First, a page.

NYSE-listed global credit ratings agency, Moody’s Corp has acquired Amba Investment Services, a provider of investment research and quantitative analytics for financial institutions, for an undisclosed sum underscoring large scale strategic appetite for big data and knowledge outsourcing start-ups. Even though financial details of the deal were not disclosed, sources aware of the agreement, say the deal value is estimated to be between $80 million and $85 million (Rs 490.5 crore and Rs 521.1crore).

Upon completion, Amba’s existing venture capital backer, Helion Venture Advisors will completely exit the venture, along with its 4 original founders – all investment banking and equity research veterans from marquee institutions like Deutsche Bank, JP Morgan and Goldman Sachs – who had teamed up ten years ago. The venture fund had invested between $7 million (Rs 42.9 crore) and $10 million (Rs 61.3 crore) in Amba five years ago from its first fund – Helion – I.

Amba will now operate as part of Moody’s Analytics subsidiary, Copal Partners, a company release said. Moody’s, in 2011, had picked up a majority stake in Copal. According to a statement released by Moody’s the deal, which is not expected to have a material impact on credit rating agency’s earnings per share, was funded from cash on hand. Amba expects to generate nearly $39 million (Rs 239.1 crore) of revenue in 2013. “Amba is highly regarded for its offerings to investment research firms and asset managers, and Copal is known for its strong services for corporate finance.

Together, their scale, talent and resources offer global financial institutions a broader array of research and analytics,” said Mark Almeida, president, Moody’s Analytics. It was reported in August last year that Helion Venture Partners, India’s largest domestic venture capital firm with assets under management of $605 million (Rs 3,709.3 crore), was in talks to sell its stake in Amba, a potential deal which could also see the Bangalore and New York-based start-up’s founders exit the venture. Avendus Capital acted as the advisor for Amba Research.

In the past, companies like Genpact pursued this buyout, but the initial valuation expectation of over $110 million (Rs 674.4 crore) turned out to be a deal breaker. Moody’s have been in exclusive negotiations with the Amba management for months. Founded in 2003 by four Wall Street veterans, Amba Research is today has emerged to be amongst the leading financial research and analytics outsourcing firms working with leading investment banks, hedge funds and asset management companies. Starting with a team of 10 in Sri Lanka, Amba currently employs over 900 employees. Its delivery centres are in Bangalore, Colombo San Jose, Costa Rica with sales offices in New York, London and Singapore.

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Fully benefiting from the founders’ own background, Amba’s service offering in its formative years was equity research support. Over the years, striving to widen its competitive edge, Amba has expanded its service offerings to include fixed income and credit research, quantitative research, sales and marketing, corporate finance, research production, compliance, and commercial lending support. Amba’s client base of 80-plus global clients includes seven of the top 15 global investment banks. Further, over 35 asset management firms, managing over $8.5 trillion, use their services.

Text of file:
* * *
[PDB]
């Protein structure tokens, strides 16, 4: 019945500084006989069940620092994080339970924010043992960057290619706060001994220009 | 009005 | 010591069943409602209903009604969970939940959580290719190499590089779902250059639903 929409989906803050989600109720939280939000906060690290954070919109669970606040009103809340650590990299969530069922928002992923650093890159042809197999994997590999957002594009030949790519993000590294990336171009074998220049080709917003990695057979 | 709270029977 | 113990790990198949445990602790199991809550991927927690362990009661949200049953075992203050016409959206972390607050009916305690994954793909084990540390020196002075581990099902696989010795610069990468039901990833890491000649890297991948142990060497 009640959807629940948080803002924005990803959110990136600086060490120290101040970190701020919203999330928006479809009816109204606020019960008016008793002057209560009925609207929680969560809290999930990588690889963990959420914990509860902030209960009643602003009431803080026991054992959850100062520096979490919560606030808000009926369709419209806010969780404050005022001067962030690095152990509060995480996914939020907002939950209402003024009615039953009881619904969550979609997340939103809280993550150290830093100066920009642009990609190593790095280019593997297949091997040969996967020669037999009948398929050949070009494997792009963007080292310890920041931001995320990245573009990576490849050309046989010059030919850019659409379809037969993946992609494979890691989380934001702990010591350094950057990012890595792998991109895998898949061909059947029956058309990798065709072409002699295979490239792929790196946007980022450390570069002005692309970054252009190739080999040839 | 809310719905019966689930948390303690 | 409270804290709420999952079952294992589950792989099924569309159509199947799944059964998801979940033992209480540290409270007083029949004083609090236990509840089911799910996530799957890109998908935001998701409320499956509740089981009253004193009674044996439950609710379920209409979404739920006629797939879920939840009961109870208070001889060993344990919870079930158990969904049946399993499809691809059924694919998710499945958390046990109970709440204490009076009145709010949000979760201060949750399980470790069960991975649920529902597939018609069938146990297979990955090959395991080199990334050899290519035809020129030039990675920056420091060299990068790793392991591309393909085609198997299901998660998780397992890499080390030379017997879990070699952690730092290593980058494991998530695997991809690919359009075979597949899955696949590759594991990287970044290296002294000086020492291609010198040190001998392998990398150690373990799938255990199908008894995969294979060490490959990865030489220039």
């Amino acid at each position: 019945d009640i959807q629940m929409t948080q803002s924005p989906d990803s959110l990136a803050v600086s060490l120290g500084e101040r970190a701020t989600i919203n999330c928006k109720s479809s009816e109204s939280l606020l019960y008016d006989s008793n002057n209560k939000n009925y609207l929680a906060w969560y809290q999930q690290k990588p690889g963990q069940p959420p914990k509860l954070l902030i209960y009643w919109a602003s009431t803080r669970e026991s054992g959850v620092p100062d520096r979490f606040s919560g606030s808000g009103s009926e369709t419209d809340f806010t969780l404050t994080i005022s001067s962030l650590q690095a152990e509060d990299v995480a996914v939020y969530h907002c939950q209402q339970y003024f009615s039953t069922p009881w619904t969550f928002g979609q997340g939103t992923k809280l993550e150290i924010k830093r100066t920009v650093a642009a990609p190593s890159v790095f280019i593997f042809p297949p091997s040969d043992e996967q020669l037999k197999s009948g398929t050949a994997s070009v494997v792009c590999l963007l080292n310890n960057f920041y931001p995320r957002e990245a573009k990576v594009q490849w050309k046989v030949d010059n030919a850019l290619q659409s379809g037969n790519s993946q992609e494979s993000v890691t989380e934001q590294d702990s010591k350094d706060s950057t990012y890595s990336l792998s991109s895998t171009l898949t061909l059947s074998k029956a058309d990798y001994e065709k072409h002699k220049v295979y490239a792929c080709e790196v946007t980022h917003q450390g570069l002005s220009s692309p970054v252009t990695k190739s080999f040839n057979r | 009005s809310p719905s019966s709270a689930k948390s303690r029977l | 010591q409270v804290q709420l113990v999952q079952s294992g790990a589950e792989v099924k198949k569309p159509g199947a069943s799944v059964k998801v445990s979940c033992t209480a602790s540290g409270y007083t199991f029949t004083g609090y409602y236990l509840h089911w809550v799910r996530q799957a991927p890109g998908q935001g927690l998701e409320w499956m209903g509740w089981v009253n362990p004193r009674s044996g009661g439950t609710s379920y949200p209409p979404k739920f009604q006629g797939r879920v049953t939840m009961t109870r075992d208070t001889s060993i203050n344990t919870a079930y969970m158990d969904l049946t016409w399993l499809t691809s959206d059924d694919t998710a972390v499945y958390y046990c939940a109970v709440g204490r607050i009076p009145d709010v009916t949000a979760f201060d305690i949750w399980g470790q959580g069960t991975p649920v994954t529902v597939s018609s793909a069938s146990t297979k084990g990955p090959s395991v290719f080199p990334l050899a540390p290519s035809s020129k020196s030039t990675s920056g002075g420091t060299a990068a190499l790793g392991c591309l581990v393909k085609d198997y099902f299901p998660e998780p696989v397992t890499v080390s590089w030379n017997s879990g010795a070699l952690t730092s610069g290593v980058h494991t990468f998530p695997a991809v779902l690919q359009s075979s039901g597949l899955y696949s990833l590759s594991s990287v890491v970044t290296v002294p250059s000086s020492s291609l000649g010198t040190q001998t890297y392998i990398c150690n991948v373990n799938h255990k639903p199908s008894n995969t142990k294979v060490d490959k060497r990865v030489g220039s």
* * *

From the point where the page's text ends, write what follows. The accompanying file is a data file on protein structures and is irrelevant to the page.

Over the last two to three years, the company has added corporate banks to its clientele, covering both investment banking and commercial banking support services. Analysts tracking the space say, the knowledge process outsourcing space is increasingly witnessing a bigger consolidation. After a string of deals in business process outsourcing, the KPO industry is now seeing some of the early founder-promoters exit. Unlike business process outsourcing, which relies more on scale, KPO is a more niche, focused play and attracts buyers in operating the same segment or bigger outsourcing players, which want to expand to acquire capability in that niche space.

According to Nasscom-Crisil study, KPO sector is expected to grow at CAGR of 22% and reach $5.6 billion in revenues in 2015, with financial services being the largest contributor. In December last year, US consumer credit reporting agency, Equifax, acquired a majority stake in Bangalore-based data analytics and business intelligence firm Nettpositive for an undisclosed sum.

Nettpositive also provides analytics and business intelligence solutions to the financial services, insurance, retail and telecommunications sectors. Separately, global private equity firm TA Associates shelled out $25 million (Rs 153.3 crore) to acquire a significant minority stake in advanced analytics company Fractal Analytics, earlier this year.
Way back in 2004, Crisil had acquired iRevna while in 2011, following Moody’s, it again bought Coalition. Investment bankers specialising in such transactions said, typically deals take place at 2.5 to 3 times sales.

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